Speech and Hearing Sciences ETDs

Publication Date



In an investigation of the efficiency of typical Type V criteria (Rintelmann and Harford, 1967), atypical Type V criteria (Rotondi, 1976), and LOT-Bekesy audiometry (Rattler, 1970), Rotondi (1976) found atypical Type V Bekesy criteria to be the most efficient in the detection of functionality. Increasing the attenuation rate and sweep speed, and reducing the sweep frequency range em­ployed by Rotondi (1976) reduces total bilateral Bekesy testing time from 24 to eight minutes, still allowing for application of atypical and typical Type V criteria. It was one objective of this study to determine if a clinical­ly significant change was effected on the incidence of functionality and organicity detection with atypical and typical Type V criteria by varying Bekesy stimulus parame­ters.

It has been clinically observed (McClellan, 1976) that the discrepancy between the first ascending spondee response (FASR) and the speech reception threshold (SRT) is often larger in functionals than organics. No research has been reported on this relationship. It was a second objective to examine the amount of FASR-SRT discrepancy in func­tionals and organics, and to determine the amount of FASR­SRT discrepancy which best separates the two groups, thus rendering this a useful index of functionality.

Assuming the FASR-SRT discrepancy to be greater in functionals than organics, the third objective was to exam­ine the combined functionality detection efficiencies of the atypical and typical Type V criteria, and FASR-SRT discrepancy.

Recent evidence has demonstrated that ascending SRT and pure-tone techniques can yield a larger SRT-PTA (puretone average) discrepancy in simulated hearing loss than descending SRT and ascending pure-tone techniques (Conn et al., 1972). Ventry and Chaiklin (1965) found a larger functionality detection rate than Conn et al. (1972) em-ploying the latter techniques with functionals. Conclusive evidence has not been obtained concerning whether results from simulators can be generalized to functionals. The fourth objective was to compare obtained ascending SRT-PTA discrepancy data to the results of the two previous studies cited.

Procedures involved obtainment of an FASR-SRT discrep­ancy, ascending SRT (Chaiklin et al., 1967)-PTA (Conn et al., 1972) discrepancy, and tracing of a Bekesy audiogram with a fast attenuation rate and sweep speed and a reduced frequency range. Functional and organic FASR-SRT discrepancies were examined. SRT-PTA discrepancy results were compared to Conn et al. (1972) and Ventry and Chaiklin (1965). Obtained Bekesy data was compared to Rotondi (1976).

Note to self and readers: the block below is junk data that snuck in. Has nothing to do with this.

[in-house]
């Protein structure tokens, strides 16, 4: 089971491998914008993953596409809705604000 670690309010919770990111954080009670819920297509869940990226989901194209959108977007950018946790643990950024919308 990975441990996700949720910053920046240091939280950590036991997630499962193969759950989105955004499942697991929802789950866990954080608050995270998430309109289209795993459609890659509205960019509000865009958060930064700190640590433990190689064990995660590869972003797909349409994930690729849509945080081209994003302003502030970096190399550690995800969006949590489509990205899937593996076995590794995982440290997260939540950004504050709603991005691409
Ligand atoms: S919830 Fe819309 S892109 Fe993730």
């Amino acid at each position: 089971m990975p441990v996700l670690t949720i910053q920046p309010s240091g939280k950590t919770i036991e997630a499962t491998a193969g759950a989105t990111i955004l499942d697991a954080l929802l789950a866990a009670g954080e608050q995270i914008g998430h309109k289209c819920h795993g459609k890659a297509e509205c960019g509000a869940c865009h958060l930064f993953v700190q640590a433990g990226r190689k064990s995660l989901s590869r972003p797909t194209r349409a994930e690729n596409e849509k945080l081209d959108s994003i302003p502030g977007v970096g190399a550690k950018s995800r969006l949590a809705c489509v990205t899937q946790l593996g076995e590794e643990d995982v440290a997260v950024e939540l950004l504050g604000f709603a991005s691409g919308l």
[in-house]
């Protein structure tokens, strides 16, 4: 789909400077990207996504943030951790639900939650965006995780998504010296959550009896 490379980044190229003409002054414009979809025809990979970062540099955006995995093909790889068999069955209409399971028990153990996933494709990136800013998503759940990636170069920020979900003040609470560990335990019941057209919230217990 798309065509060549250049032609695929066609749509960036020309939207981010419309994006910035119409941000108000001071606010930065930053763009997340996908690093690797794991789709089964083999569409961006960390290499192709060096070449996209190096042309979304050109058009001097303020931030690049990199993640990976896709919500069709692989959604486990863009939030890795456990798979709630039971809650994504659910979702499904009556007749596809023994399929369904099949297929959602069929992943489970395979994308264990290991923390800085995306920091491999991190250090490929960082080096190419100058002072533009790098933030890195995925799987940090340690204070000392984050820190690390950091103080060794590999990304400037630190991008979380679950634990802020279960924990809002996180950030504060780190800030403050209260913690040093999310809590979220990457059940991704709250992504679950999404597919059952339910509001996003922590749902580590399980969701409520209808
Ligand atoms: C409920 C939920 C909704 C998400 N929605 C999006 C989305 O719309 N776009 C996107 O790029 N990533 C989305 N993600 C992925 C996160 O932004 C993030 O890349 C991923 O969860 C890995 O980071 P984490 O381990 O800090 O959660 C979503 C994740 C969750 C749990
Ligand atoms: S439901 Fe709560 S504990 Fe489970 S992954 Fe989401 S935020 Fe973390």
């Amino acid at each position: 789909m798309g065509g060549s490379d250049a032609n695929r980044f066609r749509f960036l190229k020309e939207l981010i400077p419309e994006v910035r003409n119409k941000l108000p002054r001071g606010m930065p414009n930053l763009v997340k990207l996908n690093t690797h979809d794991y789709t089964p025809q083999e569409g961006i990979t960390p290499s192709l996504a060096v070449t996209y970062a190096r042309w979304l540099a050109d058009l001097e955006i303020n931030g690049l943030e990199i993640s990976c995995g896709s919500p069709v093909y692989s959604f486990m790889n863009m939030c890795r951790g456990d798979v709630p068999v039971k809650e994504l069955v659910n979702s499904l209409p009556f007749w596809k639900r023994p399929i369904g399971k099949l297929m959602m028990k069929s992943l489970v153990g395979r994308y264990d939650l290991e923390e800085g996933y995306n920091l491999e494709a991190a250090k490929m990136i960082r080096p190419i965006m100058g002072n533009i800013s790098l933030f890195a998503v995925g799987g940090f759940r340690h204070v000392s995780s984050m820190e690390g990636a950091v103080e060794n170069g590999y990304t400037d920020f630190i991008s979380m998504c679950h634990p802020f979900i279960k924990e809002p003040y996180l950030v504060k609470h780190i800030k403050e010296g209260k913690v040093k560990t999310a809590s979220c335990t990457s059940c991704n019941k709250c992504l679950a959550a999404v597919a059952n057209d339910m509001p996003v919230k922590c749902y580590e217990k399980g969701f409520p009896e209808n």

Varying Bekesy stimulus parameters did not affect the incidence of functionality and organicity detection with atypical or typical Type V criteria as compared to Rotondi (1976). The most efficient of the three indexes in functionality detection was atypical Type V criteria and com­bination with the other indexes did not enhance detection rate. Although functionals demonstrated a significantly larger FASR-SRT discrepancy than organics, this index was not efficient in functionality detection. The results, however, lent validity support to the Chaiklin et al.(1967) ascending SRT technique. The obtained percentage of functionality detection by SRT-PTA discrepancy compared favorably with Conn et al. (1972) and Ventry and Chaiklin (1965), while amount of discrepancy in functionals was smaller than that found by Conn et al. (1972), suggesting caution in generalizing from simulator to functional populations. The SRT-PTA discrepancy was enhanced by an SRT- PTA (Bekesy) comparison. This enhancement was attributed to patient control over signal intensity in Bekesy audiometry. It was concluded that typical Type V Bekesy analysis was inefficient in detection of functionality, thus, bi­lateral Bekesy testing time may be reduced to four minutes by presentation of only interrupted tones. Also, atypical Type V analysis need only involve examination of the SRT­PTA (Bekesy) discrepancy since this criterion was the most efficient in functionality detection.

Degree Name

Speech-Language Pathology

Level of Degree


Department Name

Speech and Hearing Sciences

First Committee Member (Chair)

Max E. Mc Clellan

Second Committee Member

Richard Baxter Hood

Third Committee Member

Karl Hattler

Fourth Committee Member

Wayne Swisher

Fifth Committee Member

Ella Martinez



Document Type